How persuasive are the Shepherd and the Nymph as they make their cases? "The Passionate Shepherd to His Love" and "The Nymph's Reply to the Shepherd"
The speaker of "The Passionate Shepherd to His Love" is a humble shepherd who makes a grand offer out of what he has. What he offers her is a kind of peaceful, rustic, simple life. Their time will be spent sitting upon the rocks, watching the river flow by and listening to the songbirds singing their "madrigals" around them. For added entertainment, they shall watch the other shepherds dance and sing. It's all quite simple, but he is offering his time with her as the grand gesture. In terms of material things, he offers her the finest nature will yield: "beds of roses [a]nd... posies," a "cap of flowers," and a dress sewn with myrtle leaves, a gown from the finest wool their sheep will provide, warm slippers with "buckles of the purest gold,"
a belt of straw and ivy buds,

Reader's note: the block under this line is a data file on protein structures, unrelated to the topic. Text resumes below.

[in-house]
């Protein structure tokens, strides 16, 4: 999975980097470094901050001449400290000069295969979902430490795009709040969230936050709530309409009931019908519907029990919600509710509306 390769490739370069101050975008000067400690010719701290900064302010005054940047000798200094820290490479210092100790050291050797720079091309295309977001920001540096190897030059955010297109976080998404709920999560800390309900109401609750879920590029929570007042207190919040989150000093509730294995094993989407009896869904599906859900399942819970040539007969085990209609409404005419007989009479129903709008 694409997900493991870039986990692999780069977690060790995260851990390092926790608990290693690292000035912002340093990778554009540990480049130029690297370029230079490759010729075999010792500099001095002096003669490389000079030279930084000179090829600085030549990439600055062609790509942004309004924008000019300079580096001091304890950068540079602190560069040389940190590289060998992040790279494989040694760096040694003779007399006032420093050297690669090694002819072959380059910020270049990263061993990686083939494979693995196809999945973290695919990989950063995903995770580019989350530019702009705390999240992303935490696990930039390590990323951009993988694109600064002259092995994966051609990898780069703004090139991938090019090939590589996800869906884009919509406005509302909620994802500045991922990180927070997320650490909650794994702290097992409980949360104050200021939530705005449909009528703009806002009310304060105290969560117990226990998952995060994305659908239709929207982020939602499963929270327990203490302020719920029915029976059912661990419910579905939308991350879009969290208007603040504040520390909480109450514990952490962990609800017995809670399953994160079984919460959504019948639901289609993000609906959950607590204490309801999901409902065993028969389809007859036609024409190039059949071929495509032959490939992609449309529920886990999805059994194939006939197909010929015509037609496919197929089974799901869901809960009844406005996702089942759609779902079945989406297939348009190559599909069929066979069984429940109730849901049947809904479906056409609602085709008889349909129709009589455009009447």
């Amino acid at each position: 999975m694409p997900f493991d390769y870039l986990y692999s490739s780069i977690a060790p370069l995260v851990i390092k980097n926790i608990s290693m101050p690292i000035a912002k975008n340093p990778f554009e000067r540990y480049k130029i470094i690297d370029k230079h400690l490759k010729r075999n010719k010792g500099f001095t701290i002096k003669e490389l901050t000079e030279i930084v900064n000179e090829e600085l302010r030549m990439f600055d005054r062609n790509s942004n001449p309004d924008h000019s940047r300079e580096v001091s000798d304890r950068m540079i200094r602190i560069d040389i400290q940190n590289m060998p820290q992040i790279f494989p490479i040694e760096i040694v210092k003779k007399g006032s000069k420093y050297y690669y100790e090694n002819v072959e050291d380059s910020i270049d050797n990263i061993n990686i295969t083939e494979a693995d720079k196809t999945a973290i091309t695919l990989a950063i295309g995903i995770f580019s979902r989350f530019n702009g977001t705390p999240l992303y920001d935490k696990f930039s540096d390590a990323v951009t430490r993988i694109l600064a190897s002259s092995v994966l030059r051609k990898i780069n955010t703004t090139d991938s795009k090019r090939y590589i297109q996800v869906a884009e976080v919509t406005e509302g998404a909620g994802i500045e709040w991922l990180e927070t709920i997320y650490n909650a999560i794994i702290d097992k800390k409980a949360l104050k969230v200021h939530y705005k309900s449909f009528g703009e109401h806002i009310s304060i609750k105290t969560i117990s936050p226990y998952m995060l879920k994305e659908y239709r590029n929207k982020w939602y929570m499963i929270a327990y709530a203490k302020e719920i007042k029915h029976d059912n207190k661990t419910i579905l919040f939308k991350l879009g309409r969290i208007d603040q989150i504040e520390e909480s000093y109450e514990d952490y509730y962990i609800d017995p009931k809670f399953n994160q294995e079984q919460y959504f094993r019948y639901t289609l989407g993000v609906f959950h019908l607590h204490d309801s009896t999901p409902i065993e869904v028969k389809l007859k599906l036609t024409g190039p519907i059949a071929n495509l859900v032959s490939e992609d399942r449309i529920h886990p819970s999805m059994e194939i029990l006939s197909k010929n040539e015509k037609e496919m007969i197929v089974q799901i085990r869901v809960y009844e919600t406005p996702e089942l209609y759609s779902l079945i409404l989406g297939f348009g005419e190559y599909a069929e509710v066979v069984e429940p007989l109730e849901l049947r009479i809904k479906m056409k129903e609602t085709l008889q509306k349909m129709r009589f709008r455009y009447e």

With coral clasps and amber studs.
In short, he offers her the best of what a shepherd has to offer: his time, his possessions, and his love. She may want more, but he has offered her all he has.
In "The Nymph's Reply to the Shepherd," a response is made to this proposal of marriage. It doesn't look good for the hopeful Shepherd if the first word she speaks is IF. Her argument iscompelling: If young men were all truthful and if time could stand still, perhaps I would consider your offer. As it stands, she reminds him of the perils of weather and seasons and the rotting or withering away of all his nature-based gifts. In short, time is the enemy and young love fades away.
All these in me no means can move
To come to thee and be thy love.
Both arguments are valid and deserve consideration.
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